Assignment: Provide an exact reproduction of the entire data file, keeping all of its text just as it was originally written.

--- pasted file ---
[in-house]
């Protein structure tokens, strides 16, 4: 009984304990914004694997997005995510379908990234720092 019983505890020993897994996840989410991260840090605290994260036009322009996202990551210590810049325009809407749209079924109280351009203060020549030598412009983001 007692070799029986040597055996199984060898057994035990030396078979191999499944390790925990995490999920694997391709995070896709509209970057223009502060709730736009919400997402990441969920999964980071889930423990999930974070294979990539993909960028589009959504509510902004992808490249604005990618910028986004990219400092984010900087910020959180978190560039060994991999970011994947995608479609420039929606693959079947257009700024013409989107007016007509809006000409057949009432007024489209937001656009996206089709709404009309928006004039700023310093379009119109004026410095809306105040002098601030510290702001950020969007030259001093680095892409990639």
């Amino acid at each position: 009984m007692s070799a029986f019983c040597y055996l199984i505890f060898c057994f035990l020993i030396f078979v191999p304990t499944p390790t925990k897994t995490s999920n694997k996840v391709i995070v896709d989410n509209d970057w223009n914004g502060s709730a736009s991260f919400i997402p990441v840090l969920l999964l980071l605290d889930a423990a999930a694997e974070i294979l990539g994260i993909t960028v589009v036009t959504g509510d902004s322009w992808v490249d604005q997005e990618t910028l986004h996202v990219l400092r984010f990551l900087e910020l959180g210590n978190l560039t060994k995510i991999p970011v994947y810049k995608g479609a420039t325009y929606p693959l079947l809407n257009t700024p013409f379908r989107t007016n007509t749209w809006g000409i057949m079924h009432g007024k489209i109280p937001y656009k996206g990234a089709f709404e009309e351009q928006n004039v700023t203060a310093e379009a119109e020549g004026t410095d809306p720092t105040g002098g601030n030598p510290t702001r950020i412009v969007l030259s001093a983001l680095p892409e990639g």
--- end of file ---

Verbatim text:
[in-house]
């Protein structure tokens, strides 16, 4: 009984304990914004694997997005995510379908990234720092 019983505890020993897994996840989410991260840090605290994260036009322009996202990551210590810049325009809407749209079924109280351009203060020549030598412009983001 007692070799029986040597055996199984060898057994035990030396078979191999499944390790925990995490999920694997391709995070896709509209970057223009502060709730736009919400997402990441969920999964980071889930423990999930974070294979990539993909960028589009959504509510902004992808490249604005990618910028986004990219400092984010900087910020959180978190560039060994991999970011994947995608479609420039929606693959079947257009700024013409989107007016007509809006000409057949009432007024489209937001656009996206089709709404009309928006004039700023310093379009119109004026410095809306105040002098601030510290702001950020969007030259001093680095892409990639």
């Amino acid at each position: 009984m007692s070799a029986f019983c040597y055996l199984i505890f060898c057994f035990l020993i030396f078979v191999p304990t499944p390790t925990k897994t995490s999920n694997k996840v391709i995070v896709d989410n509209d970057w223009n914004g502060s709730a736009s991260f919400i997402p990441v840090l969920l999964l980071l605290d889930a423990a999930a694997e974070i294979l990539g994260i993909t960028v589009v036009t959504g509510d902004s322009w992808v490249d604005q997005e990618t910028l986004h996202v990219l400092r984010f990551l900087e910020l959180g210590n978190l560039t060994k995510i991999p970011v994947y810049k995608g479609a420039t325009y929606p693959l079947l809407n257009t700024p013409f379908r989107t007016n007509t749209w809006g000409i057949m079924h009432g007024k489209i109280p937001y656009k996206g990234a089709f709404e009309e351009q928006n004039v700023t203060a310093e379009a119109e020549g004026t410095d809306p720092t105040g002098g601030n030598p510290t702001r950020i412009v969007l030259s001093a983001l680095p892409e990639g």